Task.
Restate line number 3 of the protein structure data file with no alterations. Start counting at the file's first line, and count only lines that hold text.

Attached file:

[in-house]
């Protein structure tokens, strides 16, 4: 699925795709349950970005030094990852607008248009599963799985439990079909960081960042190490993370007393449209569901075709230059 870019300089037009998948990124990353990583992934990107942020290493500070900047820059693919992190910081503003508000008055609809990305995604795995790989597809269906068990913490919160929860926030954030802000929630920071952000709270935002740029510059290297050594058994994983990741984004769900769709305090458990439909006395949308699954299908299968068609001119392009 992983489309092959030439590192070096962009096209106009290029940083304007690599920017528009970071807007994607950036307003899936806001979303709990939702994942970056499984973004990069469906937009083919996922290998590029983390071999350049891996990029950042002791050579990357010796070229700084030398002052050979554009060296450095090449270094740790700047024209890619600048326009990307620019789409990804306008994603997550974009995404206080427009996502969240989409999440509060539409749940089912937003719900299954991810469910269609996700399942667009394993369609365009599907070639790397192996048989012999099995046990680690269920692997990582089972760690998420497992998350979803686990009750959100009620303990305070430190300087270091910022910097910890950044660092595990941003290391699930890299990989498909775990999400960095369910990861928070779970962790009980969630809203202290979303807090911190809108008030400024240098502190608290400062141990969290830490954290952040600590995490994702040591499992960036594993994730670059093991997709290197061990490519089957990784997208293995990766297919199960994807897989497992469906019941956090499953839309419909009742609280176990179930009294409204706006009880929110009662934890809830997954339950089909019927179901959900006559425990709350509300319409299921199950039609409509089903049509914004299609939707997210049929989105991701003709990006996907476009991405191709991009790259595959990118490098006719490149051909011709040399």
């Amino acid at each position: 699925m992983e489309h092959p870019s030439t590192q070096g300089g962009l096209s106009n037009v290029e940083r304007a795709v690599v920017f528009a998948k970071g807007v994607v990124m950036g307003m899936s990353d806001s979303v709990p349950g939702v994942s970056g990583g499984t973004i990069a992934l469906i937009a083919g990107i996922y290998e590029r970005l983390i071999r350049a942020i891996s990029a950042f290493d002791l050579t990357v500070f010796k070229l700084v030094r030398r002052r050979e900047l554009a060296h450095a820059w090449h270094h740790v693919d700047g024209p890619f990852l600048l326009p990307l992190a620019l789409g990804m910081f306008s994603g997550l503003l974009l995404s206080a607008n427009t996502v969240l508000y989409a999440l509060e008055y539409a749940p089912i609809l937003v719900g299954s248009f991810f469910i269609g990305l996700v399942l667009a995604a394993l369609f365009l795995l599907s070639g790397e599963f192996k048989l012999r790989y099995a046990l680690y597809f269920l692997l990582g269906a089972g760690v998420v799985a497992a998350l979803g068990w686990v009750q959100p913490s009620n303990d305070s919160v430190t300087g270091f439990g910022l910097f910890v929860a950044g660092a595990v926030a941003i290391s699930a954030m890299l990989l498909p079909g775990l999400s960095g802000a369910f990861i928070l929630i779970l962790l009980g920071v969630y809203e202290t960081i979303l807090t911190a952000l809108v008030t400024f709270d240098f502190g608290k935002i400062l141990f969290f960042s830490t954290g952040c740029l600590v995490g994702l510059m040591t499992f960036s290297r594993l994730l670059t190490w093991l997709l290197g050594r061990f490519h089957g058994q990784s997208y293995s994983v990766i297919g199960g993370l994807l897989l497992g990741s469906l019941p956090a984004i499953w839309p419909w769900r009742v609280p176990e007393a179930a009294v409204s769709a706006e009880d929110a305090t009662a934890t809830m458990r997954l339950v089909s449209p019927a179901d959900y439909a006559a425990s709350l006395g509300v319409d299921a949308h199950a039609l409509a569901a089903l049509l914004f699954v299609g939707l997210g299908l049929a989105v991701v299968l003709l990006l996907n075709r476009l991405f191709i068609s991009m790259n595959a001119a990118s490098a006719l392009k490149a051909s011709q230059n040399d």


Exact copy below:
């Amino acid at each position: 699925m992983e489309h092959p870019s030439t590192q070096g300089g962009l096209s106009n037009v290029e940083r304007a795709v690599v920017f528009a998948k970071g807007v994607v990124m950036g307003m899936s990353d806001s979303v709990p349950g939702v994942s970056g990583g499984t973004i990069a992934l469906i937009a083919g990107i996922y290998e590029r970005l983390i071999r350049a942020i891996s990029a950042f290493d002791l050579t990357v500070f010796k070229l700084v030094r030398r002052r050979e900047l554009a060296h450095a820059w090449h270094h740790v693919d700047g024209p890619f990852l600048l326009p990307l992190a620019l789409g990804m910081f306008s994603g997550l503003l974009l995404s206080a607008n427009t996502v969240l508000y989409a999440l509060e008055y539409a749940p089912i609809l937003v719900g299954s248009f991810f469910i269609g990305l996700v399942l667009a995604a394993l369609f365009l795995l599907s070639g790397e599963f192996k048989l012999r790989y099995a046990l680690y597809f269920l692997l990582g269906a089972g760690v998420v799985a497992a998350l979803g068990w686990v009750q959100p913490s009620n303990d305070s919160v430190t300087g270091f439990g910022l910097f910890v929860a950044g660092a595990v926030a941003i290391s699930a954030m890299l990989l498909p079909g775990l999400s960095g802000a369910f990861i928070l929630i779970l962790l009980g920071v969630y809203e202290t960081i979303l807090t911190a952000l809108v008030t400024f709270d240098f502190g608290k935002i400062l141990f969290f960042s830490t954290g952040c740029l600590v995490g994702l510059m040591t499992f960036s290297r594993l994730l670059t190490w093991l997709l290197g050594r061990f490519h089957g058994q990784s997208y293995s994983v990766i297919g199960g993370l994807l897989l497992g990741s469906l019941p956090a984004i499953w839309p419909w769900r009742v609280p176990e007393a179930a009294v409204s769709a706006e009880d929110a305090t009662a934890t809830m458990r997954l339950v089909s449209p019927a179901d959900y439909a006559a425990s709350l006395g509300v319409d299921a949308h199950a039609l409509a569901a089903l049509l914004f699954v299609g939707l997210g299908l049929a989105v991701v299968l003709l990006l996907n075709r476009l991405f191709i068609s991009m790259n595959a001119a990118s490098a006719l392009k490149a051909s011709q230059n040399d």